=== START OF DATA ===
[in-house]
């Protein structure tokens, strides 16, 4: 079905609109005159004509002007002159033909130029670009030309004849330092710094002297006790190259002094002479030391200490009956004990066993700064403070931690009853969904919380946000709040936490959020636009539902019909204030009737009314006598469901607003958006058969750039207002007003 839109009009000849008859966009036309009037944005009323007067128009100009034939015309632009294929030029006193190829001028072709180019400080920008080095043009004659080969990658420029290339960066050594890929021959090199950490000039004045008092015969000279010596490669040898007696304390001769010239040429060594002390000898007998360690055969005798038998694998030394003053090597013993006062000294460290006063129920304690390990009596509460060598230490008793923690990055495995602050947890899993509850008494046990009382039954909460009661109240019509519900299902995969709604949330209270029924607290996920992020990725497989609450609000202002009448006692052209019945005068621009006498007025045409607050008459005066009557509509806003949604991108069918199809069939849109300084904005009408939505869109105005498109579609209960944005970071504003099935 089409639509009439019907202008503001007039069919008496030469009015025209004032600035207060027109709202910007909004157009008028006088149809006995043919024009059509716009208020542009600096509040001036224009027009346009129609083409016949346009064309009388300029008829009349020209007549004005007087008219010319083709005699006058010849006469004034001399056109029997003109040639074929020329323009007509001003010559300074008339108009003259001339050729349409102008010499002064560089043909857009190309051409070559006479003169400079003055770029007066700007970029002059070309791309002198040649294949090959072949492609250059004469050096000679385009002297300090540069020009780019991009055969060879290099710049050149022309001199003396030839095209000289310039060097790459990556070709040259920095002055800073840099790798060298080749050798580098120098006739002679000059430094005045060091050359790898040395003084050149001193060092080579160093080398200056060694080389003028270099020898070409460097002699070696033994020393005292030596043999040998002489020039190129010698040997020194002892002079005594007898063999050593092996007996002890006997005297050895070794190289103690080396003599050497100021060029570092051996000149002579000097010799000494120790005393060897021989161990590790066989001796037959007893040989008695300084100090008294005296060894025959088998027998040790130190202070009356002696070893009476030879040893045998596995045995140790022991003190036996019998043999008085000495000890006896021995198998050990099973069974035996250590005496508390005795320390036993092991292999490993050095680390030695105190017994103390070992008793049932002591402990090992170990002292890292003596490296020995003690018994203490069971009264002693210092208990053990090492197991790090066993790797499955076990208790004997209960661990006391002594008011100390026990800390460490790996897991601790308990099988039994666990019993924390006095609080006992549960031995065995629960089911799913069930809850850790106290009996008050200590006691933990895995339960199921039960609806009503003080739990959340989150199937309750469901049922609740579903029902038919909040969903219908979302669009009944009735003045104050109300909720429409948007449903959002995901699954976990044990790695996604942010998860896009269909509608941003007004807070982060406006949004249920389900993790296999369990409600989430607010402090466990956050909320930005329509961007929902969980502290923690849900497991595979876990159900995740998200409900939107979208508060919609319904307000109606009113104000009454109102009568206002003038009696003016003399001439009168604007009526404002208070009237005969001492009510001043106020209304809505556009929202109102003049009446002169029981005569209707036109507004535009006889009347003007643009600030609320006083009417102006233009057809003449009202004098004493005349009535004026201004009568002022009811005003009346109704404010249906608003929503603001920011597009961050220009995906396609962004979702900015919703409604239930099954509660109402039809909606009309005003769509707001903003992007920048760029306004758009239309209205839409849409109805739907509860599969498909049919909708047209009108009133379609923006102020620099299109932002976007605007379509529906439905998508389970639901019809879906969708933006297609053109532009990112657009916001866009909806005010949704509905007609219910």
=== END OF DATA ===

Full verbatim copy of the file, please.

[in-house]
């Protein structure tokens, strides 16, 4: 079905609109005159004509002007002159033909130029670009030309004849330092710094002297006790190259002094002479030391200490009956004990066993700064403070931690009853969904919380946000709040936490959020636009539902019909204030009737009314006598469901607003958006058969750039207002007003 839109009009000849008859966009036309009037944005009323007067128009100009034939015309632009294929030029006193190829001028072709180019400080920008080095043009004659080969990658420029290339960066050594890929021959090199950490000039004045008092015969000279010596490669040898007696304390001769010239040429060594002390000898007998360690055969005798038998694998030394003053090597013993006062000294460290006063129920304690390990009596509460060598230490008793923690990055495995602050947890899993509850008494046990009382039954909460009661109240019509519900299902995969709604949330209270029924607290996920992020990725497989609450609000202002009448006692052209019945005068621009006498007025045409607050008459005066009557509509806003949604991108069918199809069939849109300084904005009408939505869109105005498109579609209960944005970071504003099935 089409639509009439019907202008503001007039069919008496030469009015025209004032600035207060027109709202910007909004157009008028006088149809006995043919024009059509716009208020542009600096509040001036224009027009346009129609083409016949346009064309009388300029008829009349020209007549004005007087008219010319083709005699006058010849006469004034001399056109029997003109040639074929020329323009007509001003010559300074008339108009003259001339050729349409102008010499002064560089043909857009190309051409070559006479003169400079003055770029007066700007970029002059070309791309002198040649294949090959072949492609250059004469050096000679385009002297300090540069020009780019991009055969060879290099710049050149022309001199003396030839095209000289310039060097790459990556070709040259920095002055800073840099790798060298080749050798580098120098006739002679000059430094005045060091050359790898040395003084050149001193060092080579160093080398200056060694080389003028270099020898070409460097002699070696033994020393005292030596043999040998002489020039190129010698040997020194002892002079005594007898063999050593092996007996002890006997005297050895070794190289103690080396003599050497100021060029570092051996000149002579000097010799000494120790005393060897021989161990590790066989001796037959007893040989008695300084100090008294005296060894025959088998027998040790130190202070009356002696070893009476030879040893045998596995045995140790022991003190036996019998043999008085000495000890006896021995198998050990099973069974035996250590005496508390005795320390036993092991292999490993050095680390030695105190017994103390070992008793049932002591402990090992170990002292890292003596490296020995003690018994203490069971009264002693210092208990053990090492197991790090066993790797499955076990208790004997209960661990006391002594008011100390026990800390460490790996897991601790308990099988039994666990019993924390006095609080006992549960031995065995629960089911799913069930809850850790106290009996008050200590006691933990895995339960199921039960609806009503003080739990959340989150199937309750469901049922609740579903029902038919909040969903219908979302669009009944009735003045104050109300909720429409948007449903959002995901699954976990044990790695996604942010998860896009269909509608941003007004807070982060406006949004249920389900993790296999369990409600989430607010402090466990956050909320930005329509961007929902969980502290923690849900497991595979876990159900995740998200409900939107979208508060919609319904307000109606009113104000009454109102009568206002003038009696003016003399001439009168604007009526404002208070009237005969001492009510001043106020209304809505556009929202109102003049009446002169029981005569209707036109507004535009006889009347003007643009600030609320006083009417102006233009057809003449009202004098004493005349009535004026201004009568002022009811005003009346109704404010249906608003929503603001920011597009961050220009995906396609962004979702900015919703409604239930099954509660109402039809909606009309005003769509707001903003992007920048760029306004758009239309209205839409849409109805739907509860599969498909049919909708047209009108009133379609923006102020620099299109932002976007605007379509529906439905998508389970639901019809879906969708933006297609053109532009990112657009916001866009909806005010949704509905007609219910």